If the League had a problem, it was that they seemed trapped by their own success. They were originally a sketch group, who went on to create the town of Royston Vasey (originally named ‘Spent’ in the radio series) as an environment to populate with grotesque recurring characters. By the second TV series they were in an imperial phase, with the first episode of the series and that year’s Christmas special being particularly marvellous pieces of television. But by the third series, their new-found popularity appeared to have left a nasty aftertaste. It begins with the symbolical apparent killing off of fan favourites Tubbs and Edward, and introduces a whole swathe of new characters, telling episode-long stories and even venturing beyond the boundaries of Royston Vasey. One of Shearsmith’s regular characters, the hapless Geoff Tipps, escapes to London where he’s haunted by dreams of becoming a successful comedian, whose catchphrases are emblazoned on t-shirts and are shouted out to him by crowds of admirers. The spin-off film took this conceit even further, with the team both playing themselves and their established characters who are desperate not to be killed off of a whim (Dyson was played by a pre-fame Michael Sheen, though on the down side he was killed off before the opening credits).
Of course, it’s not as though they vanished entirely. All four members of the team have gone on to do great things. Together Pemberton and Shearsmith have written and starred in Psychoville and the marvellous, ongoing anthology show Inside No 9, as well as popping up in guest roles in everything from Poirot and Inspector Lewis to New Tricks and Car Share. Dyson has worked extensively with Armstrong and Miller and Tracey Ullman, and has made a name for himself as a prose writer of note. His short stories are first-rate, and next year sees the release of Ghost Stories, the feature film version of a terrifying stage play Dyson co-wrote with Andy Nyman. Gatiss, of course, has worked extensively on Sherlock and Doctor Who, all the while becoming one of the great character actors of his day. He’s appearing in this year’s Doctor Who festive special as well as the new League of Gentlemen episodes, and the idea of a very Gatissy Christmas is surely irresistible.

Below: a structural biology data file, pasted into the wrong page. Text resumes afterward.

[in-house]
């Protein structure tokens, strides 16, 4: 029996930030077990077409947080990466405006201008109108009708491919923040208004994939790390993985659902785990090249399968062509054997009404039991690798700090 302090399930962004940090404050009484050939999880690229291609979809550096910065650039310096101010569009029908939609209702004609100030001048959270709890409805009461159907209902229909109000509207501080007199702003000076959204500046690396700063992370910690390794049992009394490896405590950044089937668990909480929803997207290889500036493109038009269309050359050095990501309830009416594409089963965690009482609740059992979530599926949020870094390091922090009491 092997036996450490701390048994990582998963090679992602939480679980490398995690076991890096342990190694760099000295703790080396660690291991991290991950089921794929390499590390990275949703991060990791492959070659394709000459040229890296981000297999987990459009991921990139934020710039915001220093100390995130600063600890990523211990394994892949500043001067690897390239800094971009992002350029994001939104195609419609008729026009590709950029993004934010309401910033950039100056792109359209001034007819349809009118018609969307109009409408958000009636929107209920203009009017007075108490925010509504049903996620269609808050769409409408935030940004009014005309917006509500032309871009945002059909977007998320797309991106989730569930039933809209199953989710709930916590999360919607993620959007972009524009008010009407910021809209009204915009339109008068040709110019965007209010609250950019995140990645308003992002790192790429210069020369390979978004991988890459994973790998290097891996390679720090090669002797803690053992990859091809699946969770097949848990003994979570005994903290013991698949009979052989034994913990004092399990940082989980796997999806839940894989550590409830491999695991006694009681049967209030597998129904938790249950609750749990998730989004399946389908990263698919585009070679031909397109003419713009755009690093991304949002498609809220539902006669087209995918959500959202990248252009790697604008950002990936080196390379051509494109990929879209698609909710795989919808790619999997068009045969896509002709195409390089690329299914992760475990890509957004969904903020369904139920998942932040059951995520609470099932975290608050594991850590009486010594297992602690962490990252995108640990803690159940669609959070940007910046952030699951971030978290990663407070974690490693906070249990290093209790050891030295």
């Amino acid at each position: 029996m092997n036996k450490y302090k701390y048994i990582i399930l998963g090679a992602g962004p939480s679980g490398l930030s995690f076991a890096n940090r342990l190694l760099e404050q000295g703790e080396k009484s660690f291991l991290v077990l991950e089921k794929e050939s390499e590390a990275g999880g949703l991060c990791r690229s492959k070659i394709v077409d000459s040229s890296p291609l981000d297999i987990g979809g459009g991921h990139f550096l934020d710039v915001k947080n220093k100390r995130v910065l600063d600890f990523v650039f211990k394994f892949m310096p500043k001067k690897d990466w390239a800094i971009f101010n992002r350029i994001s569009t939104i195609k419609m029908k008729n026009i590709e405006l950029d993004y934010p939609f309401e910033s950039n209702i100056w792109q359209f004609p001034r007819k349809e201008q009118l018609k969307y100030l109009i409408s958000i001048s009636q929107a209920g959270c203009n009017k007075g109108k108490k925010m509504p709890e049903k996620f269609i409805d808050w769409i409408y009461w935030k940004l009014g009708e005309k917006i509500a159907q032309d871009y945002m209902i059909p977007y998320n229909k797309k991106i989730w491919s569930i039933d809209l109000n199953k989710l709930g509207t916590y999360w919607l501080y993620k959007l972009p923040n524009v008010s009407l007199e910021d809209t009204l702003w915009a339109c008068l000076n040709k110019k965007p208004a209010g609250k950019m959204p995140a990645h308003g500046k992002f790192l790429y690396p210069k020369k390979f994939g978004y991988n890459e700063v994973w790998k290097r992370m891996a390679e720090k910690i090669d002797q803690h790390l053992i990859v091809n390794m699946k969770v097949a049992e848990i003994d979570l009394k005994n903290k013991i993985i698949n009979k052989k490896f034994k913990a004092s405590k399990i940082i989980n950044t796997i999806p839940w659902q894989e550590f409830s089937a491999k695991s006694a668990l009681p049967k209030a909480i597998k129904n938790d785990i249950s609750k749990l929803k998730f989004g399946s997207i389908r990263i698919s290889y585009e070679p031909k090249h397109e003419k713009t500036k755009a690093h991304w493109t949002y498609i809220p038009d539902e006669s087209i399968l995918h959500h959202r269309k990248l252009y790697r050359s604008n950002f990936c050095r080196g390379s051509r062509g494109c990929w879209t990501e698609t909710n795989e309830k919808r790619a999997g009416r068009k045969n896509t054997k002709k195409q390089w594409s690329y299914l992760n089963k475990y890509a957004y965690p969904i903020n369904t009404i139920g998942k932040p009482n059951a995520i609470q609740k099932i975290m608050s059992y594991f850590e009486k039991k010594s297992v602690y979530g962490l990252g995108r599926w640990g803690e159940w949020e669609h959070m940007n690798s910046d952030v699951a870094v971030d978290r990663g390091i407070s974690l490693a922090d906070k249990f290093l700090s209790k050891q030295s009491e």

Clearly, by the time the League was put on ice, they both did and didn’t want to leave Royston Vasey behind. You can’t blame them for wanting to prove they had more to them than Tubbs and Edward. But now they’ve branched out so comprehensively, it’s a thrill to see they’ve made peace with their creations enough to bring them back. It only remains to be seen whether they can recapture those former glories. With any luck, though, they could reassert their place as one of the truly great British comedy teams of their age.
Images: copyright BBC/Ben Blackall
The League of Gentlemen is touring in 2018. For more information, click here.
To read Northern Soul’s interview with Mark Gatiss, click here.